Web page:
The frequentist approach to probability takes the actual frequency of events to be the probability of occurrence. For example, say you toss a coin 100 times and, in those 100 tosses, 62 land on heads. From a frequentist perspective, the probability of getting heads would be P(H) = 0.62. In the example of the French male above, a frequentist would disagree about the probability of being HIV+. The probability of being HIV+ could only be 1 (if he has it), or 0 (if he does not).
2. Bayesians-subjective probability
The Bayesian approach claims that we can have a reasonable degree of belief to the outcome of an event. This confidence is based on previous evidence or observations. A Bayesian says that we can make inferences on the probability of landing heads in a coin toss. Based on previous observations, we know that the coin will either land heads (1) or tails (0), so the probability of landing heads should be somewhere between 0 and 1. Also, with the HIV problem above, using observed frequencies, we were able to calculate a probability of French male being HIV+ that is not 0 or 1. Not coincidentally, this probability was calculated using Bayes Theorem.
3. Hypothetical relative frequency-somewhere in between
Most of us fall into the category of “What is the probability of landing heads in a coin toss?”—“Why, ½ of course.” Where does this come from? Well we assume that hypothetically, if you toss a coin an infinite number of times, the frequency of heads in a fair coin toss should converge to 0.5.
Just as the probability of landing heads converges to ½, the probability of any specific sequence of heads and tails converges to 0 as n increases. The problem is, however, that one of these sequences DOES happen…so we cannot equate a probability of 0 with impossibility. The Law of Large Numbers states that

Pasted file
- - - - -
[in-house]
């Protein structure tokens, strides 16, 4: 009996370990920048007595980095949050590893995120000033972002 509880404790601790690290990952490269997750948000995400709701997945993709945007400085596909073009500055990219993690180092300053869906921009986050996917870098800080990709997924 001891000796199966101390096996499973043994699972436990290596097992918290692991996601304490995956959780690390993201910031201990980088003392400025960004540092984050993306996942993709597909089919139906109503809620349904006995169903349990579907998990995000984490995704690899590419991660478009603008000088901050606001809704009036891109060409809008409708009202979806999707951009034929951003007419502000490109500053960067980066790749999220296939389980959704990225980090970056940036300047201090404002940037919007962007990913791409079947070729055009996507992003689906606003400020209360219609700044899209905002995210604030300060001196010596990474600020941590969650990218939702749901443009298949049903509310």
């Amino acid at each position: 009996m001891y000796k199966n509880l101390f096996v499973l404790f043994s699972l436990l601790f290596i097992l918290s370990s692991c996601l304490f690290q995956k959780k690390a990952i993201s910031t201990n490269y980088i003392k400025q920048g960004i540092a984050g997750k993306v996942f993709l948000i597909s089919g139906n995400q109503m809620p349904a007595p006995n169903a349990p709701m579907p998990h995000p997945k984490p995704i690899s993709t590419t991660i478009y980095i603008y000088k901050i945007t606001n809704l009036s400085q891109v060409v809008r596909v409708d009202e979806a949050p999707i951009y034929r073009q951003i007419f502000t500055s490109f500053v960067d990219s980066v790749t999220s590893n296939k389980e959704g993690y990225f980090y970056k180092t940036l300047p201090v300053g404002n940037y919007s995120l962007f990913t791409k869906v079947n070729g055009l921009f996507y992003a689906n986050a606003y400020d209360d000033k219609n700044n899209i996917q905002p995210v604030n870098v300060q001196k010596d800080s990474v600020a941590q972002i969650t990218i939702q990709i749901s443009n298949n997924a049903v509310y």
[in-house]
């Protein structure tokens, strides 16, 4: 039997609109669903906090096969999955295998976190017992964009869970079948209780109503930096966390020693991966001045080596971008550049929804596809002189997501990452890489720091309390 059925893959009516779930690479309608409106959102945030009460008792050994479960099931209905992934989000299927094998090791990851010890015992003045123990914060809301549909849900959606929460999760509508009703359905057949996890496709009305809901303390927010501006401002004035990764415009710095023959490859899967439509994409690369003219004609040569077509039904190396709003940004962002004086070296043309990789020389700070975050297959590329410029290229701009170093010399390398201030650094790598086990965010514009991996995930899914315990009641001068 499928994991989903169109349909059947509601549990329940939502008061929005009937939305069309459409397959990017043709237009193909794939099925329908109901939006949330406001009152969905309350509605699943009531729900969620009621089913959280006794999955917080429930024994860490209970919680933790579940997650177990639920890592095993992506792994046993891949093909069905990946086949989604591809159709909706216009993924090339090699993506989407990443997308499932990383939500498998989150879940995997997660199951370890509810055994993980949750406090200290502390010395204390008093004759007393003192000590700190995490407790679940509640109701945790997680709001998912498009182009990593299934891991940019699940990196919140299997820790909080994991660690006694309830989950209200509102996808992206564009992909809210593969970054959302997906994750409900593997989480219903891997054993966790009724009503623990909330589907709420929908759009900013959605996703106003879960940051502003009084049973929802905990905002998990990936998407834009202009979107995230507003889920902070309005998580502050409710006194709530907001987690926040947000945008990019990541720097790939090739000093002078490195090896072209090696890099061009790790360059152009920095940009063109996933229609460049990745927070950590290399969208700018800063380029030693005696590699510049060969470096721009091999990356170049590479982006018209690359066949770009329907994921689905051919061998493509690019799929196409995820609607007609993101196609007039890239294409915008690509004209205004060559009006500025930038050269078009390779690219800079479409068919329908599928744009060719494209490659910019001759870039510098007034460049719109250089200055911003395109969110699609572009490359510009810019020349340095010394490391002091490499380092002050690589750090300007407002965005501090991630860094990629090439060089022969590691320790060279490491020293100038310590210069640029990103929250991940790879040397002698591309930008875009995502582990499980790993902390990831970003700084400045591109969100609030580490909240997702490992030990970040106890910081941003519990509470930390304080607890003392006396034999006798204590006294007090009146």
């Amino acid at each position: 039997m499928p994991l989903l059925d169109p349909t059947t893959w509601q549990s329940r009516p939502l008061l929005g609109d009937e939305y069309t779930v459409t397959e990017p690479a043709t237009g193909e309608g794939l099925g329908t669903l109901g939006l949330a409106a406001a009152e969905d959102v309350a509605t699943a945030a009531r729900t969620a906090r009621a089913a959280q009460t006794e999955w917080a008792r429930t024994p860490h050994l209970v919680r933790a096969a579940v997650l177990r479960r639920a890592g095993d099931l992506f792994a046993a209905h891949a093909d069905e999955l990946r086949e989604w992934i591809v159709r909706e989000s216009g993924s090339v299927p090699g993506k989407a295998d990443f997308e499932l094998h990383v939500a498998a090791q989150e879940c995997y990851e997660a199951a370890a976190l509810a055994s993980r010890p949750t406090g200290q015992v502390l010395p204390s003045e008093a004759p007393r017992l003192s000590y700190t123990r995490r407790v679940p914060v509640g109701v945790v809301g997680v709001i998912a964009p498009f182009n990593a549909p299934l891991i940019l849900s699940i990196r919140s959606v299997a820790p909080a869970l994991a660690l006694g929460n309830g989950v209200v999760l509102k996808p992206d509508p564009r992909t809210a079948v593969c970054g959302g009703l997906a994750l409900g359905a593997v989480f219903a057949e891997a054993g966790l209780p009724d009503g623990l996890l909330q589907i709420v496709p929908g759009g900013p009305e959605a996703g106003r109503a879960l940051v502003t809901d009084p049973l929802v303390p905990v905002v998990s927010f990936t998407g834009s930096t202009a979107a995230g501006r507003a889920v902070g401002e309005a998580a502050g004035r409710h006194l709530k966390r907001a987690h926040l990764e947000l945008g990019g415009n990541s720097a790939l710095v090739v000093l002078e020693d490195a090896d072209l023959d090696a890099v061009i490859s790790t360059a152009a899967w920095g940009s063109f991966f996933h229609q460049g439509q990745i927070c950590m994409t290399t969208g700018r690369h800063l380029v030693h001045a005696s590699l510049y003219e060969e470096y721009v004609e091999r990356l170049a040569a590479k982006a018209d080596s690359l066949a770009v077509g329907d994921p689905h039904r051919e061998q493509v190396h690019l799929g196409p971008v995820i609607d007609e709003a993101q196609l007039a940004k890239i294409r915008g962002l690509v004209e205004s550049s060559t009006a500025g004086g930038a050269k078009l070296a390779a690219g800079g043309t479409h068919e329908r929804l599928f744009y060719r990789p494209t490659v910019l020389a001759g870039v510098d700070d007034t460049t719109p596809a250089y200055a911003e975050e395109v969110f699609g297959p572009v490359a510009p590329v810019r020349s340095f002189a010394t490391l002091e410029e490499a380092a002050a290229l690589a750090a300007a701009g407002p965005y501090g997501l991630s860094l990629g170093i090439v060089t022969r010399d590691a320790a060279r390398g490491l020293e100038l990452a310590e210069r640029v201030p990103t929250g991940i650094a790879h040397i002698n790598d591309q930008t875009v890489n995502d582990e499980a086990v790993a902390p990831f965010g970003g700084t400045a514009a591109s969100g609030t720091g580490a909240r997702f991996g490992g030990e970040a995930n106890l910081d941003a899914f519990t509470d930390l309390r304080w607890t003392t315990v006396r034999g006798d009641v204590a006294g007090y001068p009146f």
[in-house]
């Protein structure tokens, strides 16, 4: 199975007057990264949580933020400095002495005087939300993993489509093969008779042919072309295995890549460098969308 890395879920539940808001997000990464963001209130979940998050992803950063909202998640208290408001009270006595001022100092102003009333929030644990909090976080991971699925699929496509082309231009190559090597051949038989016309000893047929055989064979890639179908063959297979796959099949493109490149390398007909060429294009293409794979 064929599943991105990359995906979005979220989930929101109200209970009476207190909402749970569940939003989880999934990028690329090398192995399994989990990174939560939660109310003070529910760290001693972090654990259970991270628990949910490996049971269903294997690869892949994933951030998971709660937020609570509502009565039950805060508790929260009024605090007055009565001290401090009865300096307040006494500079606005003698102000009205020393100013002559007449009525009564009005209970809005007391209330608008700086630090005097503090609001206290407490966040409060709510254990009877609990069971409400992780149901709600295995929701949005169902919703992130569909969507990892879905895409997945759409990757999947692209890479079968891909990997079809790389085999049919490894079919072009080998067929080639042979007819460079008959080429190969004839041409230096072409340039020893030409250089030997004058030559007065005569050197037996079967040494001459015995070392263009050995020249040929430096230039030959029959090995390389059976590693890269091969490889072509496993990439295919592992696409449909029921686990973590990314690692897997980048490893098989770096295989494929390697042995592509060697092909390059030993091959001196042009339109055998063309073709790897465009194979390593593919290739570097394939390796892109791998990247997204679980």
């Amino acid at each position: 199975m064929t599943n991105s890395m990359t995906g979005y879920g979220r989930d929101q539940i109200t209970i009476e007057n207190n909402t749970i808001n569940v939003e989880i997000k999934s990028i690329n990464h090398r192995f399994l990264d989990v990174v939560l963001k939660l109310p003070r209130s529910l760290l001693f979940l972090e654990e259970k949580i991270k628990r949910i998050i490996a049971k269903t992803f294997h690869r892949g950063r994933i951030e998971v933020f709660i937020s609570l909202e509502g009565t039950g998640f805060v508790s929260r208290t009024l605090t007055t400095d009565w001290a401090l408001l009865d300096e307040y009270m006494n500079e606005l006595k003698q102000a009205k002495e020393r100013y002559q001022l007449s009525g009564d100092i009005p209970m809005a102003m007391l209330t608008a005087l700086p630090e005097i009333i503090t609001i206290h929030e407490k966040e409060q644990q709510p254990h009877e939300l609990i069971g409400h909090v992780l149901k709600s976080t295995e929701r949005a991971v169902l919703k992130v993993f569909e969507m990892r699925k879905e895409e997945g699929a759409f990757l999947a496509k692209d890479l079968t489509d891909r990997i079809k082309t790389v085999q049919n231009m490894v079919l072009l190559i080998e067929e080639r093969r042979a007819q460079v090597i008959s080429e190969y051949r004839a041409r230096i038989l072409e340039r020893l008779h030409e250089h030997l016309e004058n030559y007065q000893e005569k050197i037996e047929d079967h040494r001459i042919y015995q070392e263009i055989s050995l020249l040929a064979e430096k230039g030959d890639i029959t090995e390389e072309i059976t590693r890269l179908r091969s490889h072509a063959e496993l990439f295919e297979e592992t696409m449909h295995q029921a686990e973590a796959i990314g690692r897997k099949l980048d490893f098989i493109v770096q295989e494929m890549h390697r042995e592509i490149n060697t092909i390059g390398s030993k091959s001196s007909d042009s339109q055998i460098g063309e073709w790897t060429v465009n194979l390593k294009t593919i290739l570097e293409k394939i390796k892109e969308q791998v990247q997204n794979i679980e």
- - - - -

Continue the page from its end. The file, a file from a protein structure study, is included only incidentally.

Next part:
if and only if
So the frequency of landing heads does not have to converge to 0.5 only approach it, there is wiggle room—namely e. Notice that a probability appears on both sides of the if and only if statement. Unfortunately, our “somewhere in between” interpretation of probability is circular…it defines probability in terms of probability.
4. Propensity interpretation of probability-“The Imaginary Invalid”
Propensities refer to dispositional properties can be described with if/then statements. For example:
If a compound is soluble, then it will dissolve in water.
But, dissolving in water is the definition of solubility. Sober uses the analogy of a part from the play “The Imaginary Invalid.” A quack doctor claims that he discovers why opium puts people to sleep. He gives opium the property of a “dormative virtue.” This simply means that opium has the ability to put people to sleep. Propensity is a redundant way to say probability.
We like to talk about what will probably happen because (due to chaos described below), we will probably never have a way of knowing with absolute certainty.
Chaos
Chaos theory deals with phenomena that appear chaotic, but are in truth deterministic. These occurrences are unpredictable, the weather being a perfect example. The most well known description of chaos theory is the butterfly effect which states that a butterfly flapping its wings in Taiwan will bring about a chain of events that ultimately cause a hurricane in Brazil. Most people believe that, even if the universe is entirely deterministic, we can never know enough to make absolute predictions.
Summary provided by L.B.
Admin apologizes for the weirdly formatted equations. If they really bother you, let me know in the comments, and I will come back to pretty them up a bit.
I still feel the French HIV example would have been more effective against frequentism had different numbers been used… for despite the technical difference between “1 or 0” and “50/50” probabilities, both the frequentist and the Bayesian end up giving the Frenchman the same answer: “either you have it or you don’t; care to flip a coin?”
Plugging in slightly different numbers (.02/99.98%, .5/99.5%, and .03/99.97%, say) returns more “nuanced” probabilities that, at least speaking for myself, would have made a more effective demonstration of the superiority of the Bayesian approach.